Refugees Hint at Waning Taliban Stronghold

A flow of refugees streamed out of Kunduz, the Taliban's last stronghold in northern Afghanistan, on a day when U.S. forces continued to drop bombs on the province.

Negotiations between the Northern Alliance and Taliban forces continue, and according to one report, there has been an agreement for all Taliban, Afghan and foreign alike, to surrender. But the details are still being worked out in a meeting in the city of Mazar-e-Sharif.

In a sign of the city's imminent defeat, some of the refugees fleeing the city told ABCNEWS' Don Dahler that Taliban soldiers are shaving their beards, throwing away any clothes that could identify them and fleeing the city.

There have also been reports of Pakistani, Arab and Chechen soldiers fighting for Osama bin Laden's al Qaeda network shooting Taliban soldiers who want to surrender.

Despite the existence of only one other remaining Taliban stronghold, in Kandahar, southern Afghanistan, the commander of the U.S. military operation dampened expectations for a quick, complete end to the war.

"We still have a lot of work to do," Gen. Tommy Franks said today after a visit to Afghanistan for the first time since the campaign began on Oct. 7. It was the first such trip inside Afghanistan by a senior U.S. military official.

Franks said he entered Afghanistan on Tuesday evening to meet with opposition leaders at Bagram air base outside Kabul. He said he would visit several Gulf nations in the coming days to discuss the war on terror.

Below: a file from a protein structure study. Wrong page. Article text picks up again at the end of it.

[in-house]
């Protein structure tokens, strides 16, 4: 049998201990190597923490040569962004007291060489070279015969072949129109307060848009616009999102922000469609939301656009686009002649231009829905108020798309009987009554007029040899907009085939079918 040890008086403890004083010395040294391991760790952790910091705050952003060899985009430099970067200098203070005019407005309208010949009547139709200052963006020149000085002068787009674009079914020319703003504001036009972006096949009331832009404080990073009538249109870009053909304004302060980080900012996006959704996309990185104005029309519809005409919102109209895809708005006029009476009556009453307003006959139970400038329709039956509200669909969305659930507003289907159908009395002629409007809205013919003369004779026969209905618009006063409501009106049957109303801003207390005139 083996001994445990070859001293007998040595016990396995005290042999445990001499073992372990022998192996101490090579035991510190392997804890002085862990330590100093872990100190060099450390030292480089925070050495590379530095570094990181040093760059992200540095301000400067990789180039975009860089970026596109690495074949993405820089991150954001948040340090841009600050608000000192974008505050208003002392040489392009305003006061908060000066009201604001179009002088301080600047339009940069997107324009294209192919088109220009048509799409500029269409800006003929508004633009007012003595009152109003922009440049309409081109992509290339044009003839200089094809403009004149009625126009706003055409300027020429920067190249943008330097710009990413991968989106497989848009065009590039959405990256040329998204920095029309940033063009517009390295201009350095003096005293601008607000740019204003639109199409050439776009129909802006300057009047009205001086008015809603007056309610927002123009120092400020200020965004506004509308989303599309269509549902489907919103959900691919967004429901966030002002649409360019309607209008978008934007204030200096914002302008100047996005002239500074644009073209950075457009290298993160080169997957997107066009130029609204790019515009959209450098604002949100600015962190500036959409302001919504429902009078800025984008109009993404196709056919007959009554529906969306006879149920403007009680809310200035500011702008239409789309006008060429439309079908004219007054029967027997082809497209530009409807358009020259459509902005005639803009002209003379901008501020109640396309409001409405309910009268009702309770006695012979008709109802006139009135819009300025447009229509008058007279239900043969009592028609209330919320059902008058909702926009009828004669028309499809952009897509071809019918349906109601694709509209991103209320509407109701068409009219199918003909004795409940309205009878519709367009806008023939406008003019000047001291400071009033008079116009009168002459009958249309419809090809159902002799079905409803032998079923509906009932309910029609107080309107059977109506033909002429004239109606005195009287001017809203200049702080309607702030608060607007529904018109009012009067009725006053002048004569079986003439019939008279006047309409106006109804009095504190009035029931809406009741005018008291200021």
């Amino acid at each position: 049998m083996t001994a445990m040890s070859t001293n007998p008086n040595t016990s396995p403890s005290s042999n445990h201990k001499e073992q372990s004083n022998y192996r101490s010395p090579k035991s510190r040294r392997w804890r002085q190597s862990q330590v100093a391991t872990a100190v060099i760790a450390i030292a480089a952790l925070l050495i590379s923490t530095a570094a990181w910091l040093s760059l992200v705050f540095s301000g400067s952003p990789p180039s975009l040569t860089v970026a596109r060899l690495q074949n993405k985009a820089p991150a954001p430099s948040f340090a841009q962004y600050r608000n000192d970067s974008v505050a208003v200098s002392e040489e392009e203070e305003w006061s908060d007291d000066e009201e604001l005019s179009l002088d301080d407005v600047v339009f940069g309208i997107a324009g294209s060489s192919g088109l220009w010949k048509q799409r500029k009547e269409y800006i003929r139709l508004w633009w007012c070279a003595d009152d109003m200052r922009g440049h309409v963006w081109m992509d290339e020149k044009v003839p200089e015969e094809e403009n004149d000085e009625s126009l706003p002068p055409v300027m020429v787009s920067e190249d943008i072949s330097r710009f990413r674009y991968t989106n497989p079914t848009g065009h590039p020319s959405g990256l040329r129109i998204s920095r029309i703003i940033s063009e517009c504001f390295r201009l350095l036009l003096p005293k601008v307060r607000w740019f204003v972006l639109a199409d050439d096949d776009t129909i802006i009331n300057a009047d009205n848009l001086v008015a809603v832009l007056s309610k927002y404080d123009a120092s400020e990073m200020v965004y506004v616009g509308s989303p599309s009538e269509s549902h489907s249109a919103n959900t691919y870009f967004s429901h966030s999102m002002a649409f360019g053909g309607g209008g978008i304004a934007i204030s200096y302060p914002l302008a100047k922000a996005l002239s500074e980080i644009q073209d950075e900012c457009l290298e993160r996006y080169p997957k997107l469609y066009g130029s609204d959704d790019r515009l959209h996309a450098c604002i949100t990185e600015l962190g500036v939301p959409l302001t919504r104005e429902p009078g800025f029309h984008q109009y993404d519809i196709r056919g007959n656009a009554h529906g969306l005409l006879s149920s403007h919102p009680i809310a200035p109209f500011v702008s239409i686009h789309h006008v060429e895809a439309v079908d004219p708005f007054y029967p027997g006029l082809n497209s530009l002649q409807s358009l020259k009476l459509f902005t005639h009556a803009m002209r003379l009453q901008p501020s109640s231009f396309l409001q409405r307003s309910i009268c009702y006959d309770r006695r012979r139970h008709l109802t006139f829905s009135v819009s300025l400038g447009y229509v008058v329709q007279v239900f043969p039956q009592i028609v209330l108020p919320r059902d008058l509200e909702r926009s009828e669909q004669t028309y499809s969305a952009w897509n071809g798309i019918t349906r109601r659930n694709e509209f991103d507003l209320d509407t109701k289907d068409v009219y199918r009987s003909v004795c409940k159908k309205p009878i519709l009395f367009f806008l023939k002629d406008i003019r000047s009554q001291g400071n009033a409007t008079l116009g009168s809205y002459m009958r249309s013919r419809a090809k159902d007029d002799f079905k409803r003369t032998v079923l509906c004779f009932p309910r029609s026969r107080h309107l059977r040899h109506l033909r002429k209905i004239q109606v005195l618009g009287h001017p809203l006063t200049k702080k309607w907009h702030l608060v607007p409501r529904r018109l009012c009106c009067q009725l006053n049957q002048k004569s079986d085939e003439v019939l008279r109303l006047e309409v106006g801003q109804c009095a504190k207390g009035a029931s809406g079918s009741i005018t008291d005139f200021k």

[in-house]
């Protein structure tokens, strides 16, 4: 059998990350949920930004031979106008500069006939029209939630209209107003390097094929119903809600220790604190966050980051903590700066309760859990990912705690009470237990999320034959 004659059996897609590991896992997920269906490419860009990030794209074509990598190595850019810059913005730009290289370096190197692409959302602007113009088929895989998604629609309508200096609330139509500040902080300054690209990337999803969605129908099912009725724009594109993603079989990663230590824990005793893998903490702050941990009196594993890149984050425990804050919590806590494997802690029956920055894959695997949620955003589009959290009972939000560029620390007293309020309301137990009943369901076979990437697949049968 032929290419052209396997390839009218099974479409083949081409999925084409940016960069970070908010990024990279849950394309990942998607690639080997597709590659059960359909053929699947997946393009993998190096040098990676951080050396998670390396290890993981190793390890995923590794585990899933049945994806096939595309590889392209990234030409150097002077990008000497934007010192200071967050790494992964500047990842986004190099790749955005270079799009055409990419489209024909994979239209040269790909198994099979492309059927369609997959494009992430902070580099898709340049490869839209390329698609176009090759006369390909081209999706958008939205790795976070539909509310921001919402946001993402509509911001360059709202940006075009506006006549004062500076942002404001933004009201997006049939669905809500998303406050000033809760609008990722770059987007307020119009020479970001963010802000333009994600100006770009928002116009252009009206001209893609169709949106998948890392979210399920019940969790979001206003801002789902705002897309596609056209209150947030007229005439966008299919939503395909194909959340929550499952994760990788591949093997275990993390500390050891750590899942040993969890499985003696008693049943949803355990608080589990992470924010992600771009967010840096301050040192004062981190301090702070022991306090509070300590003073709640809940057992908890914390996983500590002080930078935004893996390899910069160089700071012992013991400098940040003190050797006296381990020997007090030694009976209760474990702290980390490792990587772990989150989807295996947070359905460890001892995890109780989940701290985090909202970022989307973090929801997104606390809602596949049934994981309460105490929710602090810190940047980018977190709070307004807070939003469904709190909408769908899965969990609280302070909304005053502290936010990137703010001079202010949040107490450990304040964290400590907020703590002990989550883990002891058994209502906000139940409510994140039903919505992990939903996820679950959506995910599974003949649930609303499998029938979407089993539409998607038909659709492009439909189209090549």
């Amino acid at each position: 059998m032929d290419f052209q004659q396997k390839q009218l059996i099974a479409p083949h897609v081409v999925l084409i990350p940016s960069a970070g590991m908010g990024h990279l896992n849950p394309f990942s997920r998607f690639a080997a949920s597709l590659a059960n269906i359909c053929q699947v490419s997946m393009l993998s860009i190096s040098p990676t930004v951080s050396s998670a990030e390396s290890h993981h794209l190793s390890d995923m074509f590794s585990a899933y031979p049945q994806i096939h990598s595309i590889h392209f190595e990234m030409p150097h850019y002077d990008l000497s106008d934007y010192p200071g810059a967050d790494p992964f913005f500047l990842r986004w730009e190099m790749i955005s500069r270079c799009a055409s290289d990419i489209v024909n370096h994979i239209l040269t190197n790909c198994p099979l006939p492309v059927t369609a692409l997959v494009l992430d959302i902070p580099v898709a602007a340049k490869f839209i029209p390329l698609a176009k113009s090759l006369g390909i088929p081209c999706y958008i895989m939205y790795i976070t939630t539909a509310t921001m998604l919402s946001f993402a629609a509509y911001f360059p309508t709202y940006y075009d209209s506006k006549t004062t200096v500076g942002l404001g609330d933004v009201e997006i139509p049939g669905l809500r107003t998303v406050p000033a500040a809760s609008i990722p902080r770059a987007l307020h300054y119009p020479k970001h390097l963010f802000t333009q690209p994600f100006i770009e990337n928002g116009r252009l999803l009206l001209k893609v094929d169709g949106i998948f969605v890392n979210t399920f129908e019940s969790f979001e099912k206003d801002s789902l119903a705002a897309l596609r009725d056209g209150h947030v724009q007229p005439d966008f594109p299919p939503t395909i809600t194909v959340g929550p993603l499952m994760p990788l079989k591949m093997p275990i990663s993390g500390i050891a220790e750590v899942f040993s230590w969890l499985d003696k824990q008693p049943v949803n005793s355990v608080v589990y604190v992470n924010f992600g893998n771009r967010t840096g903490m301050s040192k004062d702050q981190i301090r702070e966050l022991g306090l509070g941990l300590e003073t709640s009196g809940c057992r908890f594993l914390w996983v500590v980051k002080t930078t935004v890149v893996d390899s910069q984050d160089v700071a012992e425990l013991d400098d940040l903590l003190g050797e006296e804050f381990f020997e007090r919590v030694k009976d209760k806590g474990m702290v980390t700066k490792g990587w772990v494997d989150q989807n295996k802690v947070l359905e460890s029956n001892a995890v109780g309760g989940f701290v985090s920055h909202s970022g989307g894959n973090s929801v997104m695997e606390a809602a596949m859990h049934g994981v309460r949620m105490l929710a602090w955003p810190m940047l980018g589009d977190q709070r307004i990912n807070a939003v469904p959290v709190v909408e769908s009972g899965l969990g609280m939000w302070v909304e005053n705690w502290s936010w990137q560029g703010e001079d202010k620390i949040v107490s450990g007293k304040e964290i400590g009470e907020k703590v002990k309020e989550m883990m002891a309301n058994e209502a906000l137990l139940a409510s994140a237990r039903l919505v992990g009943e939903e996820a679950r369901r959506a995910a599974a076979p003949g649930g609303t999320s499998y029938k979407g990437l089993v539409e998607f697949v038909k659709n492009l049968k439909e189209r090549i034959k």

The United States has agreed to stop bombing locations around Kunduz if that would improve the chances of a Taliban surrender — but the Pentagon said it would not pull back on the airstrikes if that would allow Taliban or al Qaeda leaders to flee Afghanistan.

On Tuesday, the rebel leaders gave the city's defenders an ultimatum to surrender within three days or face an "all-out assault," according to one Northern Alliance general, but U.S. officials today refused to put a timetable on when the siege of Kunduz would end.

"I don't know how long that battle will continue," Franks said. "But at the end of the day we will prevail in the city of Kunduz."

The Taliban Speaks Out

Franks' statement of resolve echoed a similar statement of commitment from the spokesman of Taliban leader Mullah Mohammed Omar.

Syed Tayyad Agha said the Taliban would not give up the four provinces of Afghanistan it still controls, and denied that the series of defeats the regime's troops suffered across the country had left the Taliban a spent force.

"They have decided to defend the presently controlled areas," Agha said. "We will try our best and we will defend our nation … and we will not give any chance to anybody to disturb our Islamic rule in Kandahar and other provinces."

Omar will stay in the Taliban's southern bastion of Kandahar and the Taliban will fight to the death to defend the southern provinces still under its control, Agha said.

Agha also said the Taliban had lost communication with bin Laden and did not know where he was.

"We have no idea where he is," Agha said. "There is no relation right now [between bin Laden and the Taliban]. There is no communication."

The Taliban assertion came as a report appeared in the Saudi Arabian press which said the accused terror mastermind told supporters to kill him if it appeared likely he would fall into the hands of the Americans pursuing him.

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